Hamlet review: Ruth Negga stars in an oddly one-note interpretation

Dublin Theatre Festival: Yaël Farber hones play’s divisions into survey of allies and enemies

Hamlet: Ruth Negga with Peter Gaynor and Mark Huberman in the Gate production. Photograph: Ros Kavanagh

Hamlet: Ruth Negga with Peter Gaynor and Mark Huberman in the Gate production. Photograph: Ros Kavanagh

 

HAMLET

Gate Theatre
★ ★ ★
Hamlet is a drama of decision. It puts almost all of its characters at the crossroads of choice, leading in directions either radical or cautious. To trust or disbelieve? To avenge fast or play for time? To be or not to be?

The Gate Theatre’s brooding new production of Shakespeare’s revenge tragedy, set in a darkly despotic Elsinore constructed entirely from doorways, demonstrates its own decisions, some bold and fascinating, others numbingly traditional.

The most noteworthy is the casting of Ruth Negga as Hamlet, giving this filial avenger a slender presence with large, sad eyes and a troubled brow. Negga’s prince is not a woman (which might have made for a remarkable interpretation) nor, despite gendered indications, a man. Rather, her Hamlet resembles a boy: fresh, vulnerable and sullen, surrounded by looming figures.

In the director Yaël Farber’s version, which edits and readjusts the text, that magnifies the stark impossibility of Hamlet’s task: a small agent of justice in a vast, corrupt machine: “The time is out of joint. O cursèd spite, that ever I was born to set it right!” Right now that sounds like the complaint of the zeitgeist.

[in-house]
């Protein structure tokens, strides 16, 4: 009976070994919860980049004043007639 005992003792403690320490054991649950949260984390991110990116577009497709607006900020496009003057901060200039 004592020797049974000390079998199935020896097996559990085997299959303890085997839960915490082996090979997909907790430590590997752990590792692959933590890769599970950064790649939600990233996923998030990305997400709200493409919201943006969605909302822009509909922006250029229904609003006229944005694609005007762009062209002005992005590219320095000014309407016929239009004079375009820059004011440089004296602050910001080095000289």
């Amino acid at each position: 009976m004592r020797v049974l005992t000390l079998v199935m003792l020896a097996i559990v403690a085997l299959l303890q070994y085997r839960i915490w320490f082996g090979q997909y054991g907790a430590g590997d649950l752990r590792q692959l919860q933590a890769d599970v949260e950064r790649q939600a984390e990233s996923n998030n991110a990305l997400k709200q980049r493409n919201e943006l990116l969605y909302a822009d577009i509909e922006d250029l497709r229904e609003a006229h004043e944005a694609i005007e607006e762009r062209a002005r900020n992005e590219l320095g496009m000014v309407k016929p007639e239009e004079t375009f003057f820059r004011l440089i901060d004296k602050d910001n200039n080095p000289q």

If this prince seems subdued by the options, it wouldn’t be the first time Hamlet has been undecided

How can this slight scholar, given to frustrated, scalp-raking rage, single-handedly take down Claudius (Owen Roe), the usurping leader of a rotten state, who proudly dresses like a surplus-store fascist? (The production’s set and costume designer, Susan Hilferty, who gives the soldiers Uzis and berets, and imagines the visiting players as bowler-hatted Beckettians, is not given to immense subtlety.)

Farber hones the play’s divisions into a neater survey of allies and enemies. Here, Aoife Duffin’s sympathetic Ophelia is a soothing, silent party to Hamlet’s first despairing soliloquy – alone at last – before she is brusquely abandoned in a deluge of stage rain. Barry McKiernan’s Rosenstern (collapsing Hamlet’s indistinguishable college pals into one, to no obvious gain but to a conspicuous loss of levity) is the intimate turned informant. Most significantly, Fiona Bell’s assured Gertrude becomes, finally, her son’s confidant, briefed on Hamlet’s plans by Mark Huberman’s solid Horatio.

For the multitudinous qualities of Hamlet, however, this production is surprisingly one-note, like the oppressive drone within Tom Lane’s sound design, broken, occasionally, by sung lamentations. Negga’s delivery will likely gain in precision as the run progresses, but the myriad possibilities of Hamlet are slyly mirrored in others; in Roe’s absorbingly tortured conscience, Duffin’s wild, distressing madness, Gavin Drea’s corrosive vengeance as Laertes, and even the subversive manipulations of the players who set every scene. If this prince seems subdued by the options, it wouldn’t be the first time Hamlet has been undecided.

Runs until October 27th

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